"Why, Doc?"

"Because, Bill, I don't want to break you. I don't want to have to run you out of business. That's friendship, but there's more. I can use you," said Macnooder magnanimously. "You have the qualities I shall need in my future operations—I suffer from them now but I appreciate them. You will make an ideal watchdog of the dollar, and when the dollar leaves your hand, Bill, there won't be a rim left to it. Bill, let's do business—it's more than just the toothbrush, it's a whole future's open to you. Bill, the moment is yours. Choose! Fifth Avenue, a yacht, box at the opera—Lillian Russell!"

Appleby fumbled in his pocket and drew out a cigar to break the spell, and the hand that held the match trembled.

"Wall, now," he began cautiously, "to-morrow's to-morrow, and toothbrushes is toothbrushes. And say—gettin' down to tacks—who in Sam Hill ever wanted a folding toothbrush, nohow?"

Macnooder's fist descended on a shivering glass counter as he cried triumphantly:

"Say that again!"

"Wall, who does want a folding toothbrush?" said Appleby, in a more bellicose manner.

"Bill, your hand!" said Macnooder, matching the gesture to the exclamation. "Straight to the point. Keen—Gad, you're devilishly keen! That's you, Bill, no one can beat you at seeing the kernel at once! Who wants a folding toothbrush? No one!" said Macnooder, folding his arms and beaming with delight. "Is there any reason any one should? There is not. Can you imagine anything more unnecessary, idiotic or useless than a folding toothbrush? Don't try—you can't. That's the beauty of it. But, Bill, make no mistake—that's where you get the heterogeneous sucker! Has there ever been a folding toothbrush! Never! That's where they bite! Think of it—no one's ever had one before. How do they know whether they want one until they've tried it? They've had a bicycle or a kodak, but a folding toothbrush, Bill—think what it means! Get the sound of it. Why, Bill, it's sunk into your imagination already! You've got the hankering yourself. You have. I can feel it!"

"Wall, now, I would sorter like a squint at one."

"And you shall," said Macnooder, reaching into his pocket. But at this moment he stopped, perceiving Skippy, who, lost in wonder, was listening, all ears.

"I beg your pardon, Doc, honest, I couldn't help hearing," he said hastily.

"This is a private conversation," said Macnooder severely.

"I say, Doc," said Skippy, gazing at the package which had come forth from an inner pocket, "I say, Doc, can't I just have one look at it?"

"You can not," said Macnooder, whose hand indicated the exit in the classic gesture of melodrama when the cruel father dismisses the penniless lover.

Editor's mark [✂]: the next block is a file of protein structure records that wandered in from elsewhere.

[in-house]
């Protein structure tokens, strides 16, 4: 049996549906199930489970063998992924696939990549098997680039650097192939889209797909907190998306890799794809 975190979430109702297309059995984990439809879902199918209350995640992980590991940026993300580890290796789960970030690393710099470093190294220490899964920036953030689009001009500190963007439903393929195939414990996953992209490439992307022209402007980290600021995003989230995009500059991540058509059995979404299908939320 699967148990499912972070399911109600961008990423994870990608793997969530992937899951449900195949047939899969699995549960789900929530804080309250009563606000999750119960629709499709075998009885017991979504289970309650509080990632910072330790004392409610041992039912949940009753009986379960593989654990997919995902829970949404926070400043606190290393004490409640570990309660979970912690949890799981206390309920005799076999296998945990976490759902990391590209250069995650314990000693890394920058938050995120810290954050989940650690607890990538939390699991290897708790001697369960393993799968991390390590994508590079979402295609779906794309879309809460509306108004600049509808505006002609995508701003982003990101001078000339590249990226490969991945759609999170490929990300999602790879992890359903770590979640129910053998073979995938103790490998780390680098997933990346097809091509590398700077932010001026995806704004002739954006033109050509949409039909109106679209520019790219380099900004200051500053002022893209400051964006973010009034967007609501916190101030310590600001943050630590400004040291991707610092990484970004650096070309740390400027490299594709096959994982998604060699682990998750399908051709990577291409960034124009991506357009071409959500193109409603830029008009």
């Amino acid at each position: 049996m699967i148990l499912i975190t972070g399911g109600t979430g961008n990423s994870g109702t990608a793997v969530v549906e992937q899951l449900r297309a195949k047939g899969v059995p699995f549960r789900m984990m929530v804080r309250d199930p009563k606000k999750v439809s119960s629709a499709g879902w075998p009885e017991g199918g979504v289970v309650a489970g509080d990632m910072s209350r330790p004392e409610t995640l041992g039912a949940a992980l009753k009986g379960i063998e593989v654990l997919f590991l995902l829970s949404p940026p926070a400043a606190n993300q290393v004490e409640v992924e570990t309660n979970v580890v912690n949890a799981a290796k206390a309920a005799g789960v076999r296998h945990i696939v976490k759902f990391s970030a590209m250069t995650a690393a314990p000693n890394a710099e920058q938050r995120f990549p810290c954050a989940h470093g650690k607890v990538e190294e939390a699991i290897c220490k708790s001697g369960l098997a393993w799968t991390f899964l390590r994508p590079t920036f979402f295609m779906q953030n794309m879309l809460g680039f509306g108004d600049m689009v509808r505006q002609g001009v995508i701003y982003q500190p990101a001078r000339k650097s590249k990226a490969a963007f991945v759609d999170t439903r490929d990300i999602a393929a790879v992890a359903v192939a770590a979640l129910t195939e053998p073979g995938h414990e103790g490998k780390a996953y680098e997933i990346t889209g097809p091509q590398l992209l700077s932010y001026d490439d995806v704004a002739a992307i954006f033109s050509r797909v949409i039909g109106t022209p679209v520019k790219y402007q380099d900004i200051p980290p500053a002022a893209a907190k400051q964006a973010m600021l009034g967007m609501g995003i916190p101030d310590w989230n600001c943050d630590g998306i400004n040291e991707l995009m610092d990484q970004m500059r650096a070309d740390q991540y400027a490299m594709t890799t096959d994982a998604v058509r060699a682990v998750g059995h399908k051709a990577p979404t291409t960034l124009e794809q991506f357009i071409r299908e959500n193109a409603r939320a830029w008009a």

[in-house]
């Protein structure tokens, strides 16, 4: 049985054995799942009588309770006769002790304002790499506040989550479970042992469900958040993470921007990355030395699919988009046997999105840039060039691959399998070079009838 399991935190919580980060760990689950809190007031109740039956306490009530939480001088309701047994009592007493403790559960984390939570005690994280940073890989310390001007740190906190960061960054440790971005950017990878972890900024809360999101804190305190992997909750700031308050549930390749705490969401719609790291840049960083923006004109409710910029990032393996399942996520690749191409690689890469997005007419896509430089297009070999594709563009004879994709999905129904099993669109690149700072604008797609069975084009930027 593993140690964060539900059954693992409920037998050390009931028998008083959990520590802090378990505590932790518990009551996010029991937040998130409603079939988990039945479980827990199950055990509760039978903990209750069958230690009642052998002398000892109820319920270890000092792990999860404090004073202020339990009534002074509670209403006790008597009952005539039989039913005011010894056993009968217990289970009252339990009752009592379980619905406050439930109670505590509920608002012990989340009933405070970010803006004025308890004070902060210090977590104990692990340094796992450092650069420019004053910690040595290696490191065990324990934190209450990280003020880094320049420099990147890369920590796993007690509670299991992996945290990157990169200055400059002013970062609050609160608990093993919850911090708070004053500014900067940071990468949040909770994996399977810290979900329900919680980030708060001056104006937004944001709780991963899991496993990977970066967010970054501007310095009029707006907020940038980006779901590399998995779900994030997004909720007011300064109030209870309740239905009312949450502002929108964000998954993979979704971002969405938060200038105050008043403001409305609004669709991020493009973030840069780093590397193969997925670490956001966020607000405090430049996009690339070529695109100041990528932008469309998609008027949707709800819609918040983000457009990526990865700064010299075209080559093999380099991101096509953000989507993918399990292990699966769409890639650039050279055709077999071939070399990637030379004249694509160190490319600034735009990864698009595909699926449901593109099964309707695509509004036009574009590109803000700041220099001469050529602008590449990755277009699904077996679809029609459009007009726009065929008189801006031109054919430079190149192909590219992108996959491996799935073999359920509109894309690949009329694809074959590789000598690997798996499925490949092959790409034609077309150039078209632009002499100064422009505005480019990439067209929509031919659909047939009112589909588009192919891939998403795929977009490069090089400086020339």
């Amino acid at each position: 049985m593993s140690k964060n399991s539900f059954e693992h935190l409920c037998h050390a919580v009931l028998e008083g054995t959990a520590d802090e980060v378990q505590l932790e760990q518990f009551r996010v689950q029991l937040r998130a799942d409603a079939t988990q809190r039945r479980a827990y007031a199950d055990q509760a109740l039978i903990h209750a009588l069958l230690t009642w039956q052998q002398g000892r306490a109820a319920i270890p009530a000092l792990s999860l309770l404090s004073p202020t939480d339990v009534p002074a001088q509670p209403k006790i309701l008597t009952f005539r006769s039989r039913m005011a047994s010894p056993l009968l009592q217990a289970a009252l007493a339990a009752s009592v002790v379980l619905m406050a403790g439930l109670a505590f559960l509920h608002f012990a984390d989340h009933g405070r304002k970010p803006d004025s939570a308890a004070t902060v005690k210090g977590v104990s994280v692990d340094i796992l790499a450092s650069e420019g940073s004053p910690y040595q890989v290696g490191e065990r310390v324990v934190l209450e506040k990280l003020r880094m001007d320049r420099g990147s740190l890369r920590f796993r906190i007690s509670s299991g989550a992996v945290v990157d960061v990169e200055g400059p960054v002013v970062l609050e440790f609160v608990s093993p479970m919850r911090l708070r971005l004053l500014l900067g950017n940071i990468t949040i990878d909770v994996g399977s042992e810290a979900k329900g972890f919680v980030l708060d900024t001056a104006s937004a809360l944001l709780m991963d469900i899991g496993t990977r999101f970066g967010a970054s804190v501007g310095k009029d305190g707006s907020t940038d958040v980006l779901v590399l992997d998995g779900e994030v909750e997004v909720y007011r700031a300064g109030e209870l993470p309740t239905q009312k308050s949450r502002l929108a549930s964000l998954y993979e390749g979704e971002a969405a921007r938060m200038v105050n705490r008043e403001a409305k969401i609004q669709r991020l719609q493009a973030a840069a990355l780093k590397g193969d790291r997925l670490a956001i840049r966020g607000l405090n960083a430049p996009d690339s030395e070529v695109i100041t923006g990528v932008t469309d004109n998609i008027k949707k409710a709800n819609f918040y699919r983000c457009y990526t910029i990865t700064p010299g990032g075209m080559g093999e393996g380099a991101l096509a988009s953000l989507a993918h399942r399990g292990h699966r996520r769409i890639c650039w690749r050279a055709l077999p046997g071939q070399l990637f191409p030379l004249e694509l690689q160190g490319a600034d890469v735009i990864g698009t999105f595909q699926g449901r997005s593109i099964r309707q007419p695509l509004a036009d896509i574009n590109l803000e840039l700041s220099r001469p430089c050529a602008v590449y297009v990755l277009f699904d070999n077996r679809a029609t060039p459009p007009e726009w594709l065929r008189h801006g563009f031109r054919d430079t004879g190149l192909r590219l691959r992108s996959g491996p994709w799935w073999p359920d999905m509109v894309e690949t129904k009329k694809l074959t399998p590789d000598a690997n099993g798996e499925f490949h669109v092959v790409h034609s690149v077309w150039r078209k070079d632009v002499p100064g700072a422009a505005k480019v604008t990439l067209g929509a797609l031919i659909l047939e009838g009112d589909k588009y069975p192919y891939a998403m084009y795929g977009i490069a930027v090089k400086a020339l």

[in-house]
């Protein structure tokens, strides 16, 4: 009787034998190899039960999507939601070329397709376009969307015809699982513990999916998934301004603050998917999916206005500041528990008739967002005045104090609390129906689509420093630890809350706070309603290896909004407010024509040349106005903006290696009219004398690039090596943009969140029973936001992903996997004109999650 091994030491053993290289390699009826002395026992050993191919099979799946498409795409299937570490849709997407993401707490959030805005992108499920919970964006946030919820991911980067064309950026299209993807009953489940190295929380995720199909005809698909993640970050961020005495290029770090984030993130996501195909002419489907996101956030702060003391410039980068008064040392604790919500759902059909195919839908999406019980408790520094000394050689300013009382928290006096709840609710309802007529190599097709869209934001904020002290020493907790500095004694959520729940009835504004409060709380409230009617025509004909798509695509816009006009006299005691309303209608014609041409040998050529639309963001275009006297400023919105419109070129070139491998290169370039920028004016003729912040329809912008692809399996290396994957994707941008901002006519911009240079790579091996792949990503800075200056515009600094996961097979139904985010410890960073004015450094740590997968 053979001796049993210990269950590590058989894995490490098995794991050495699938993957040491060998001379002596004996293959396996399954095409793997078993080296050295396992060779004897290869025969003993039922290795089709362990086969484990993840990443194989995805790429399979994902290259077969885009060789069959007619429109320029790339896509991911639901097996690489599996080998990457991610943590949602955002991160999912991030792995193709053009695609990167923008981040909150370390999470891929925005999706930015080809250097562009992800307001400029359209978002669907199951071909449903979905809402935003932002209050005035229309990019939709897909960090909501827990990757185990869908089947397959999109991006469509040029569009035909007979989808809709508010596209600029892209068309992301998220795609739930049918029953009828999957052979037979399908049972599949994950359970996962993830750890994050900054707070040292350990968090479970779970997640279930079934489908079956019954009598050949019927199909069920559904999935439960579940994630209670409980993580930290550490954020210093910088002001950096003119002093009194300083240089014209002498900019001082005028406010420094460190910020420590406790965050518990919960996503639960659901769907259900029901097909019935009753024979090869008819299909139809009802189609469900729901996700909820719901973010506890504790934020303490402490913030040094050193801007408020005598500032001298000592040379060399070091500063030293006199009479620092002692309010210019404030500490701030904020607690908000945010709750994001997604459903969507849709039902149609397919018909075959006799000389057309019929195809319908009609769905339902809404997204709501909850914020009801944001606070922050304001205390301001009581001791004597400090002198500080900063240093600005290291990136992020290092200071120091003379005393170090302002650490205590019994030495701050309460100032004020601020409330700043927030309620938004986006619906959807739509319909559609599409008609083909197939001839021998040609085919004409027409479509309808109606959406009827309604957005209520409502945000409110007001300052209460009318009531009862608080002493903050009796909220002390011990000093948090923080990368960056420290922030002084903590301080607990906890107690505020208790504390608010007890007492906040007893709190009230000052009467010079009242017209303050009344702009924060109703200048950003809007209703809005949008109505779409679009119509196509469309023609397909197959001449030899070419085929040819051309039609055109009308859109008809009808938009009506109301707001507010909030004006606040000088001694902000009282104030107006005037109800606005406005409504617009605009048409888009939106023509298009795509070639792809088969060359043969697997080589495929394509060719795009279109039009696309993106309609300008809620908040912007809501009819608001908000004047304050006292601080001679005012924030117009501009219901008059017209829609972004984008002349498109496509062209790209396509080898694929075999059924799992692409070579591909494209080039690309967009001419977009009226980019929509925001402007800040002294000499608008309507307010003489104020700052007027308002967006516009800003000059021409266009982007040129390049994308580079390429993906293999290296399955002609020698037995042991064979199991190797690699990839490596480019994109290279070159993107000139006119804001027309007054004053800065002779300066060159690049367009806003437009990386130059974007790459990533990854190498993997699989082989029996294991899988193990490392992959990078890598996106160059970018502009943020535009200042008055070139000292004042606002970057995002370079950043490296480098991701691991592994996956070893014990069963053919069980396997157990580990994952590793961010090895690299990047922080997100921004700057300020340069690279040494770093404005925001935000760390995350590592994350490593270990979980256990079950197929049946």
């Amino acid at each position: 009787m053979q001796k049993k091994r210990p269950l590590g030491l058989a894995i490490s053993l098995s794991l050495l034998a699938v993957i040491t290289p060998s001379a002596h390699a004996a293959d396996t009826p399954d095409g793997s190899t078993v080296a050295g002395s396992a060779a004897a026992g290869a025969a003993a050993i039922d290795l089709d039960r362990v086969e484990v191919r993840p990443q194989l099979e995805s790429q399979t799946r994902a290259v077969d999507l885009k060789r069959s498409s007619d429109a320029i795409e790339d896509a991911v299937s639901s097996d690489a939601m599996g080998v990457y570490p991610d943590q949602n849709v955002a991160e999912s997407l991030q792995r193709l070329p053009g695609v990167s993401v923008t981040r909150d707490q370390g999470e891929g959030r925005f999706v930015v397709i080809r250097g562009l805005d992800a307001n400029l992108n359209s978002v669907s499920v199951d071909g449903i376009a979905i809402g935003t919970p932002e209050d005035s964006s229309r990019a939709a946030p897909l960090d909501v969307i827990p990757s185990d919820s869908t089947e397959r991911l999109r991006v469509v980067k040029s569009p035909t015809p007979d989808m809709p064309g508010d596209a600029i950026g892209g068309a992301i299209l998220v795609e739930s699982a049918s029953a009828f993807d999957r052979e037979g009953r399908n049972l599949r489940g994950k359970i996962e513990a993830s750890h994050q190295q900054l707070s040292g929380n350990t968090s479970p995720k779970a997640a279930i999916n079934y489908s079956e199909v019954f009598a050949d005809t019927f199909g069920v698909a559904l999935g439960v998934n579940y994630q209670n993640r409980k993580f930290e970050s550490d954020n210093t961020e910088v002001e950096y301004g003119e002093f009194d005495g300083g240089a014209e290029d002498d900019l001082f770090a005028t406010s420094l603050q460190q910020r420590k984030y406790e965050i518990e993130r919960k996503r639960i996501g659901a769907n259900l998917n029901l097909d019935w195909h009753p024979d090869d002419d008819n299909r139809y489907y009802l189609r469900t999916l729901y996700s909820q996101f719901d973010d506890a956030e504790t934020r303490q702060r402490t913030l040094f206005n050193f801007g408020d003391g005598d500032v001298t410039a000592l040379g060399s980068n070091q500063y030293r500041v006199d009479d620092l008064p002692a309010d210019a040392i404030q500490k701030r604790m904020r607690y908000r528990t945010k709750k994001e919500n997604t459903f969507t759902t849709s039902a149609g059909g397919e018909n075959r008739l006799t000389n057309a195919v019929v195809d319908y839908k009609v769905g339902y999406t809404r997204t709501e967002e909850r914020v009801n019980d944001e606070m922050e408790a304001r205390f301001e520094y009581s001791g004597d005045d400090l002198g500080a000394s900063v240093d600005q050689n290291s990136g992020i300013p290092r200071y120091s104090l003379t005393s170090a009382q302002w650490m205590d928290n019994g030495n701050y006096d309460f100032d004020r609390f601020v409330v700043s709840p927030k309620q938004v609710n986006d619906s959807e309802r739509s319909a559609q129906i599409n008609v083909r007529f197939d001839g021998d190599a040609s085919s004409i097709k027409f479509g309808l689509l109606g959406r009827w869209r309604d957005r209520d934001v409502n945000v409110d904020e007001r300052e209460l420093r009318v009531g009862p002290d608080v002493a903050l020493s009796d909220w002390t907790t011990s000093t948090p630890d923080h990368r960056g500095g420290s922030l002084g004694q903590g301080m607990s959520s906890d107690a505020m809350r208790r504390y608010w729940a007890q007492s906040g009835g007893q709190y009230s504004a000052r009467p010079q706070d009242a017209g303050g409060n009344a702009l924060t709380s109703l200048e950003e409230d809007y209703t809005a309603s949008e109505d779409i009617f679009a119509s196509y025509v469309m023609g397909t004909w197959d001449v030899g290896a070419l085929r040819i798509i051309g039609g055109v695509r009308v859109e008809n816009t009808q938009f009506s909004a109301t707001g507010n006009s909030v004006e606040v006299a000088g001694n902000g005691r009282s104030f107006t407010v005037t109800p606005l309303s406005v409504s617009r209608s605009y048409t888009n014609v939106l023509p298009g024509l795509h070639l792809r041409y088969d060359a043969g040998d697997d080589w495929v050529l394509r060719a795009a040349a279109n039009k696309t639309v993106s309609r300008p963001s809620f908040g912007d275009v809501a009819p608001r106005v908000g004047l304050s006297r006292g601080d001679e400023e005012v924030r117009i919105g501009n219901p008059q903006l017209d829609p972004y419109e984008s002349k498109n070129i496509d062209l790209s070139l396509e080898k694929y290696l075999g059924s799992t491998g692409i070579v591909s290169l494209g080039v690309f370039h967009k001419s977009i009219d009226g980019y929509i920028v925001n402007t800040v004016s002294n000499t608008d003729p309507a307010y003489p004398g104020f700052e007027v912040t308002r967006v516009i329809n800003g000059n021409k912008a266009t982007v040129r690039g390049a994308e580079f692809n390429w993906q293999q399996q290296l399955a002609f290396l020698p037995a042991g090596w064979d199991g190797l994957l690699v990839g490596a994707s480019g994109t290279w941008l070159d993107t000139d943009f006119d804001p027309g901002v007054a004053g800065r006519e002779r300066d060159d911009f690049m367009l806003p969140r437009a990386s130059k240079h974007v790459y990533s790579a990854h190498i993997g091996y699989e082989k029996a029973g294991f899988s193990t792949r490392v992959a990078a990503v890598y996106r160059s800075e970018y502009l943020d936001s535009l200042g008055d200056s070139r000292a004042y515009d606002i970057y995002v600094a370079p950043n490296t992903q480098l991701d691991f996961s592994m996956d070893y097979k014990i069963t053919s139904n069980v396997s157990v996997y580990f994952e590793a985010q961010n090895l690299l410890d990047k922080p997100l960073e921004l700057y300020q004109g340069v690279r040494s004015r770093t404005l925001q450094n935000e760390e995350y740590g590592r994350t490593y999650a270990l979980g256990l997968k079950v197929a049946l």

Skippy drew a long breath, hesitated and went slowly out. But what a world had opened before him! It was something to be a benefactor of humanity, but why not tap the wealth of the Incas! If the mere invention of a folding toothbrush could open the sacred precincts of Fifth Avenue, what realms beyond the dreams of avarice were waiting for him who should revolutionize the bathtub!



THE course of his meditations suddenly halted before the Jigger Shop. They were all there; the fortunate possessors of dimes and nickels, gluttonously, selfishly gorging themselves with juicy creamy strawberry, coffee, and chocolate jiggers; clinking their glasses, licking their spoons—and he, John C. Bedelle, the future Bathtub King, without a cent in his pockets! The irony of it! If they only knew, what sycophants would fawn upon him! Then an idea came to him—at such moments alone can man read the secret heart of humanity. He would make a test of true friendship.

He passed through the outer rapturous fringe of hungry boyhood and slowly approached the counter where Al, guardian of the jigger, dished out the jiggers and watched the counters with uneasy eye. Not that he had any hope, but it was only fair to give even the most abandoned of mankind a sporting chance.

"Hello, Al!"

"I see you, Skippy."

The tone was not encouraging. Bedelle determined on direct methods. He turned his pockets deliberately inside out.

"You see?"

"Oh yes, I see you."

"Anything doin'?"

"Nothing doin'," said Al, stroking his corn-colored mustache with that languid finality against which there was no appeal. "Nothin' at all."